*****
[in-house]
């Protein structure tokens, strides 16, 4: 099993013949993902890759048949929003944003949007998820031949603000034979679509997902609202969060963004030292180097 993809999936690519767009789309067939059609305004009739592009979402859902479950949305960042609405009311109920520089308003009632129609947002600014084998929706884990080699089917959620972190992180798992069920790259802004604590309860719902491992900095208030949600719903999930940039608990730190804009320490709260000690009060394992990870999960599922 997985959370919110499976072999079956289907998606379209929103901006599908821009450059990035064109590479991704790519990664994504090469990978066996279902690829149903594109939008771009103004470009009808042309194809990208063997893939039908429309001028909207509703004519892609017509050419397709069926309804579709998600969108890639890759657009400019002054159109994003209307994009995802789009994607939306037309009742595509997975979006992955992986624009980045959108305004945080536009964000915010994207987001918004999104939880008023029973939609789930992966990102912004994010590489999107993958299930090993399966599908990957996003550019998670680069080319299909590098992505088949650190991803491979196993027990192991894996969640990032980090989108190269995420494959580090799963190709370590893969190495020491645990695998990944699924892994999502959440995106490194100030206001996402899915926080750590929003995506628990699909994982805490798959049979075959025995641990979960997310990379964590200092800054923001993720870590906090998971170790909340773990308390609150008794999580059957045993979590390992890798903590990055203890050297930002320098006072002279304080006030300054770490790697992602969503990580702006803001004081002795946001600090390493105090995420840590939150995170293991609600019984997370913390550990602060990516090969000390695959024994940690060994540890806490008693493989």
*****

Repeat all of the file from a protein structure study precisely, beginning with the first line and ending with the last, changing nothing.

[in-house]
């Protein structure tokens, strides 16, 4: 099993013949993902890759048949929003944003949007998820031949603000034979679509997902609202969060963004030292180097 993809999936690519767009789309067939059609305004009739592009979402859902479950949305960042609405009311109920520089308003009632129609947002600014084998929706884990080699089917959620972190992180798992069920790259802004604590309860719902491992900095208030949600719903999930940039608990730190804009320490709260000690009060394992990870999960599922 997985959370919110499976072999079956289907998606379209929103901006599908821009450059990035064109590479991704790519990664994504090469990978066996279902690829149903594109939008771009103004470009009808042309194809990208063997893939039908429309001028909207509703004519892609017509050419397709069926309804579709998600969108890639890759657009400019002054159109994003209307994009995802789009994607939306037309009742595509997975979006992955992986624009980045959108305004945080536009964000915010994207987001918004999104939880008023029973939609789930992966990102912004994010590489999107993958299930090993399966599908990957996003550019998670680069080319299909590098992505088949650190991803491979196993027990192991894996969640990032980090989108190269995420494959580090799963190709370590893969190495020491645990695998990944699924892994999502959440995106490194100030206001996402899915926080750590929003995506628990699909994982805490798959049979075959025995641990979960997310990379964590200092800054923001993720870590906090998971170790909340773990308390609150008794999580059957045993979590390992890798903590990055203890050297930002320098006072002279304080006030300054770490790697992602969503990580702006803001004081002795946001600090390493105090995420840590939150995170293991609600019984997370913390550990602060990516090969000390695959024994940690060994540890806490008693493989």